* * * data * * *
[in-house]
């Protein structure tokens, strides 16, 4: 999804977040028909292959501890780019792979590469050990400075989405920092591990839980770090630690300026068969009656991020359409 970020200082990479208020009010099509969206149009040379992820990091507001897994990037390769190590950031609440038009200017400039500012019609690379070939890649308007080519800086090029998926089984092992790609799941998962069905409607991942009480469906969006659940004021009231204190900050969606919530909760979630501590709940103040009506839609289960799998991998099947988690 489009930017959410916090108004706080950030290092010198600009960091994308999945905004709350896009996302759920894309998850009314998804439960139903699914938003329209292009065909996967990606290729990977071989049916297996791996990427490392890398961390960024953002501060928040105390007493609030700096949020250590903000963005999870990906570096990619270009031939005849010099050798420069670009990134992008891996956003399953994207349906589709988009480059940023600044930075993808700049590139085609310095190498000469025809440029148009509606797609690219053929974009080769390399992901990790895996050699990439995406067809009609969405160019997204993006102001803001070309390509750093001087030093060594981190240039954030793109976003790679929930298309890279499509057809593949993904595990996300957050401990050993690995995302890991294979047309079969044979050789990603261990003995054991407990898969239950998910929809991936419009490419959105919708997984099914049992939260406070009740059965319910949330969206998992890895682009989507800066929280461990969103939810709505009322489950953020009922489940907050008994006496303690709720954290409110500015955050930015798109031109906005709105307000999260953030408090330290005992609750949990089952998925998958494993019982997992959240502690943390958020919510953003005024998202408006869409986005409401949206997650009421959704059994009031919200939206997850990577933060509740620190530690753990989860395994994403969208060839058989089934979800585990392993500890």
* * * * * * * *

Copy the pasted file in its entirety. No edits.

[in-house]
């Protein structure tokens, strides 16, 4: 999804977040028909292959501890780019792979590469050990400075989405920092591990839980770090630690300026068969009656991020359409 970020200082990479208020009010099509969206149009040379992820990091507001897994990037390769190590950031609440038009200017400039500012019609690379070939890649308007080519800086090029998926089984092992790609799941998962069905409607991942009480469906969006659940004021009231204190900050969606919530909760979630501590709940103040009506839609289960799998991998099947988690 489009930017959410916090108004706080950030290092010198600009960091994308999945905004709350896009996302759920894309998850009314998804439960139903699914938003329209292009065909996967990606290729990977071989049916297996791996990427490392890398961390960024953002501060928040105390007493609030700096949020250590903000963005999870990906570096990619270009031939005849010099050798420069670009990134992008891996956003399953994207349906589709988009480059940023600044930075993808700049590139085609310095190498000469025809440029148009509606797609690219053929974009080769390399992901990790895996050699990439995406067809009609969405160019997204993006102001803001070309390509750093001087030093060594981190240039954030793109976003790679929930298309890279499509057809593949993904595990996300957050401990050993690995995302890991294979047309079969044979050789990603261990003995054991407990898969239950998910929809991936419009490419959105919708997984099914049992939260406070009740059965319910949330969206998992890895682009989507800066929280461990969103939810709505009322489950953020009922489940907050008994006496303690709720954290409110500015955050930015798109031109906005709105307000999260953030408090330290005992609750949990089952998925998958494993019982997992959240502690943390958020919510953003005024998202408006869409986005409401949206997650009421959704059994009031919200939206997850990577933060509740620190530690753990989860395994994403969208060839058989089934979800585990392993500890």